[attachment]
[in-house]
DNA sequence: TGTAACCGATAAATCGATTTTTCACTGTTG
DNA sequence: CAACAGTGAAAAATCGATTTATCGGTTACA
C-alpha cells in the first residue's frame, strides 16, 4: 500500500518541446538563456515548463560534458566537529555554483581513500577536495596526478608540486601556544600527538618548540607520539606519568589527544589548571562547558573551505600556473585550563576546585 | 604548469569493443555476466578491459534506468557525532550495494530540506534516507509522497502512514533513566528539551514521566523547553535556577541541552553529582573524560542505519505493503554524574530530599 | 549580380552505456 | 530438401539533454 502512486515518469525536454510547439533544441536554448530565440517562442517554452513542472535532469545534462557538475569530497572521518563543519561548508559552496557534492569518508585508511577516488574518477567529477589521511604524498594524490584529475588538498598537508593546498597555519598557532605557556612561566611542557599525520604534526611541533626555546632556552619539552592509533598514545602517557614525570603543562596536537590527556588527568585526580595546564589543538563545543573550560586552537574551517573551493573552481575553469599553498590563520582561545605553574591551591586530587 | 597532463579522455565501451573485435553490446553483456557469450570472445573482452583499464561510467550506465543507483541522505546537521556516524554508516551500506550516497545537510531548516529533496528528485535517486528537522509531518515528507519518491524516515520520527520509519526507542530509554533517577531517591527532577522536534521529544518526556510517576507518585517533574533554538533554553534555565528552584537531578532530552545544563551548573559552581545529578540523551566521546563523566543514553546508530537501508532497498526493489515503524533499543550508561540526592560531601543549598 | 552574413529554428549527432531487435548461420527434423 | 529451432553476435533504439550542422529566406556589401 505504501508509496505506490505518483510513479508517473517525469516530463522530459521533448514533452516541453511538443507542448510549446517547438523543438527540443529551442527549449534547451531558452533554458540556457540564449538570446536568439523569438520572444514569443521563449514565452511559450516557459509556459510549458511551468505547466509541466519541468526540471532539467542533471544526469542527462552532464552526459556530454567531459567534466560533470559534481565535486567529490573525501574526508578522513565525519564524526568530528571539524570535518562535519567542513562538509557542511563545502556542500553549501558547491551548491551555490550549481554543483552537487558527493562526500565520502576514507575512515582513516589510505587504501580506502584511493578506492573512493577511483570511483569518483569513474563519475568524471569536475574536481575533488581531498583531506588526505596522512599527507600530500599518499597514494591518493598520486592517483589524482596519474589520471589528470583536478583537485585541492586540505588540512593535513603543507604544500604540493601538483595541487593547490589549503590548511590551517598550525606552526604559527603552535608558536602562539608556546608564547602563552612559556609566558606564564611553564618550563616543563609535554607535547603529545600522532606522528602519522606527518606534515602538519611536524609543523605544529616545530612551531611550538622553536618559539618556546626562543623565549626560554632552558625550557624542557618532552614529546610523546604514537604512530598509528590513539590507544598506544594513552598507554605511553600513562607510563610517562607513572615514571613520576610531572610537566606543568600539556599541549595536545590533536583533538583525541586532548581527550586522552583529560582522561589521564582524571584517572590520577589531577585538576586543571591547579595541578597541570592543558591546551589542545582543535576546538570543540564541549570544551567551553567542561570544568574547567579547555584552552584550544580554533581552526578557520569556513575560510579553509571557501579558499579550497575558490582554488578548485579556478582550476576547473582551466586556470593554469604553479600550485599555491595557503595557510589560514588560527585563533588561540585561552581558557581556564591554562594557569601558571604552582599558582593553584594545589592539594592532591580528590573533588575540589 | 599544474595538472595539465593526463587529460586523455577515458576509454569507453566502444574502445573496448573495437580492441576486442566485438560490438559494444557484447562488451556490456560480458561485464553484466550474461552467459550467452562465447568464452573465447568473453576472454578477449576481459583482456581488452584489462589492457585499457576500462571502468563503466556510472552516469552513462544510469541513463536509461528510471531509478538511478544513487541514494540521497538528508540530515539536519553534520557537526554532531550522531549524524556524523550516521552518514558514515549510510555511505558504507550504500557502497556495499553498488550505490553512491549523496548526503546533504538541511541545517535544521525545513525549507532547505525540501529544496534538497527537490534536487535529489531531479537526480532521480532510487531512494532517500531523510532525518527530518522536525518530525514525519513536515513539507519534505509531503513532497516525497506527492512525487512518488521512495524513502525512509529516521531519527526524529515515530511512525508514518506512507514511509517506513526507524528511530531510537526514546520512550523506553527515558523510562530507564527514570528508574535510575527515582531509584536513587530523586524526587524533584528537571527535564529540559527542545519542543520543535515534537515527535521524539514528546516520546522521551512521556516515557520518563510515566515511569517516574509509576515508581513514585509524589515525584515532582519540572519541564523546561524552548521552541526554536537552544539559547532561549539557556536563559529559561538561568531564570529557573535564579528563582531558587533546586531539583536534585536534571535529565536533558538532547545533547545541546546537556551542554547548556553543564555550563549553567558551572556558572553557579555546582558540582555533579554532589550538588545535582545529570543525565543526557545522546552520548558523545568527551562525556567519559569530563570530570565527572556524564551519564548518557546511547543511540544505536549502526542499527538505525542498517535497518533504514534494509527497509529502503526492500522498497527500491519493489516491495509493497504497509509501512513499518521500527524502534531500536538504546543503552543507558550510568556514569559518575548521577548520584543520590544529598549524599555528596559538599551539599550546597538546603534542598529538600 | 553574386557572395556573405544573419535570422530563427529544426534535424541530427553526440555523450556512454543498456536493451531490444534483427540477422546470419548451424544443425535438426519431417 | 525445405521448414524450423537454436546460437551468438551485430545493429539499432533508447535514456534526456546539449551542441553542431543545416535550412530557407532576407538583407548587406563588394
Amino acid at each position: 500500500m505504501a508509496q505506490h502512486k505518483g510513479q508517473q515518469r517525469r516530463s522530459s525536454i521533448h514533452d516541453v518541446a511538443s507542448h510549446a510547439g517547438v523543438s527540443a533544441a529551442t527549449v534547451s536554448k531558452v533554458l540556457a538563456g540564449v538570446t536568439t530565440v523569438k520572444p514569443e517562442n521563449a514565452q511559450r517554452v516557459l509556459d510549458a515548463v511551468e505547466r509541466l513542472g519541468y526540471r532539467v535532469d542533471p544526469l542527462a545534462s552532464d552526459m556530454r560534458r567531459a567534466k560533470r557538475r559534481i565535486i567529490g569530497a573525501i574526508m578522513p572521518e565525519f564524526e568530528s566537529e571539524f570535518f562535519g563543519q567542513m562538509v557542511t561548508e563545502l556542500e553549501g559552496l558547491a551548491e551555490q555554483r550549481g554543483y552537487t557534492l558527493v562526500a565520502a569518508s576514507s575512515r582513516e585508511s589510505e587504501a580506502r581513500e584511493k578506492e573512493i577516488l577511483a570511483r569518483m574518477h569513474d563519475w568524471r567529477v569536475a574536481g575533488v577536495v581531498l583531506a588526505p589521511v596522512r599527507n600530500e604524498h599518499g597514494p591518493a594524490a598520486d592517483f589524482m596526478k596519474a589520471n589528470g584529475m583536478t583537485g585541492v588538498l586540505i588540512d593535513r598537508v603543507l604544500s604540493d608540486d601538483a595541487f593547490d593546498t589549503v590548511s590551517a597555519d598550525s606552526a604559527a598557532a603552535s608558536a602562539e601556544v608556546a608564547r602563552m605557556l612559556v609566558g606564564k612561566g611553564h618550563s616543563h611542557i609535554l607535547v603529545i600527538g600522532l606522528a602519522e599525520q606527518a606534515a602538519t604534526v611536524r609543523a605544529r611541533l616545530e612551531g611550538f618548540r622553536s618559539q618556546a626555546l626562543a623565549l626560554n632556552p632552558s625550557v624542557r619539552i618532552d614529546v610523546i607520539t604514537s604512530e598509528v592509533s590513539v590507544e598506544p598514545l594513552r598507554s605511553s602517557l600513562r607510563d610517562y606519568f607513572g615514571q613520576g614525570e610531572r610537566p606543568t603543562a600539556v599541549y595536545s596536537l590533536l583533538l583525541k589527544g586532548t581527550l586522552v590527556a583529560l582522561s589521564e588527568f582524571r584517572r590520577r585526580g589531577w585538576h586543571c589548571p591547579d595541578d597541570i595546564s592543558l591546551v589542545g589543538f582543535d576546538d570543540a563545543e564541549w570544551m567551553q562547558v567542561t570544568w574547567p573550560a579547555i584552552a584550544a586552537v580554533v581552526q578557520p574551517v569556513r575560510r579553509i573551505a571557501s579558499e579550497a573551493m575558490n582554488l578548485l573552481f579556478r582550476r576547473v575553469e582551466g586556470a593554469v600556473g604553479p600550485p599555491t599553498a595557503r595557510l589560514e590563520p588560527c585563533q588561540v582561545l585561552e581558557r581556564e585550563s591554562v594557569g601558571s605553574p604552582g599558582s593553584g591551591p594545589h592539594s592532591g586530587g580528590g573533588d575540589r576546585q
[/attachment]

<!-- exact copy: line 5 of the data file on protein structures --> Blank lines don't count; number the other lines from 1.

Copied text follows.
Amino acid at each position: 500500500m505504501a508509496q505506490h502512486k505518483g510513479q508517473q515518469r517525469r516530463s522530459s525536454i521533448h514533452d516541453v518541446a511538443s507542448h510549446a510547439g517547438v523543438s527540443a533544441a529551442t527549449v534547451s536554448k531558452v533554458l540556457a538563456g540564449v538570446t536568439t530565440v523569438k520572444p514569443e517562442n521563449a514565452q511559450r517554452v516557459l509556459d510549458a515548463v511551468e505547466r509541466l513542472g519541468y526540471r532539467v535532469d542533471p544526469l542527462a545534462s552532464d552526459m556530454r560534458r567531459a567534466k560533470r557538475r559534481i565535486i567529490g569530497a573525501i574526508m578522513p572521518e565525519f564524526e568530528s566537529e571539524f570535518f562535519g563543519q567542513m562538509v557542511t561548508e563545502l556542500e553549501g559552496l558547491a551548491e551555490q555554483r550549481g554543483y552537487t557534492l558527493v562526500a565520502a569518508s576514507s575512515r582513516e585508511s589510505e587504501a580506502r581513500e584511493k578506492e573512493i577516488l577511483a570511483r569518483m574518477h569513474d563519475w568524471r567529477v569536475a574536481g575533488v577536495v581531498l583531506a588526505p589521511v596522512r599527507n600530500e604524498h599518499g597514494p591518493a594524490a598520486d592517483f589524482m596526478k596519474a589520471n589528470g584529475m583536478t583537485g585541492v588538498l586540505i588540512d593535513r598537508v603543507l604544500s604540493d608540486d601538483a595541487f593547490d593546498t589549503v590548511s590551517a597555519d598550525s606552526a604559527a598557532a603552535s608558536a602562539e601556544v608556546a608564547r602563552m605557556l612559556v609566558g606564564k612561566g611553564h618550563s616543563h611542557i609535554l607535547v603529545i600527538g600522532l606522528a602519522e599525520q606527518a606534515a602538519t604534526v611536524r609543523a605544529r611541533l616545530e612551531g611550538f618548540r622553536s618559539q618556546a626555546l626562543a623565549l626560554n632556552p632552558s625550557v624542557r619539552i618532552d614529546v610523546i607520539t604514537s604512530e598509528v592509533s590513539v590507544e598506544p598514545l594513552r598507554s605511553s602517557l600513562r607510563d610517562y606519568f607513572g615514571q613520576g614525570e610531572r610537566p606543568t603543562a600539556v599541549y595536545s596536537l590533536l583533538l583525541k589527544g586532548t581527550l586522552v590527556a583529560l582522561s589521564e588527568f582524571r584517572r590520577r585526580g589531577w585538576h586543571c589548571p591547579d595541578d597541570i595546564s592543558l591546551v589542545g589543538f582543535d576546538d570543540a563545543e564541549w570544551m567551553q562547558v567542561t570544568w574547567p573550560a579547555i584552552a584550544a586552537v580554533v581552526q578557520p574551517v569556513r575560510r579553509i573551505a571557501s579558499e579550497a573551493m575558490n582554488l578548485l573552481f579556478r582550476r576547473v575553469e582551466g586556470a593554469v600556473g604553479p600550485p599555491t599553498a595557503r595557510l589560514e590563520p588560527c585563533q588561540v582561545l585561552e581558557r581556564e585550563s591554562v594557569g601558571s605553574p604552582g599558582s593553584g591551591p594545589h592539594s592532591g586530587g580528590g573533588d575540589r576546585q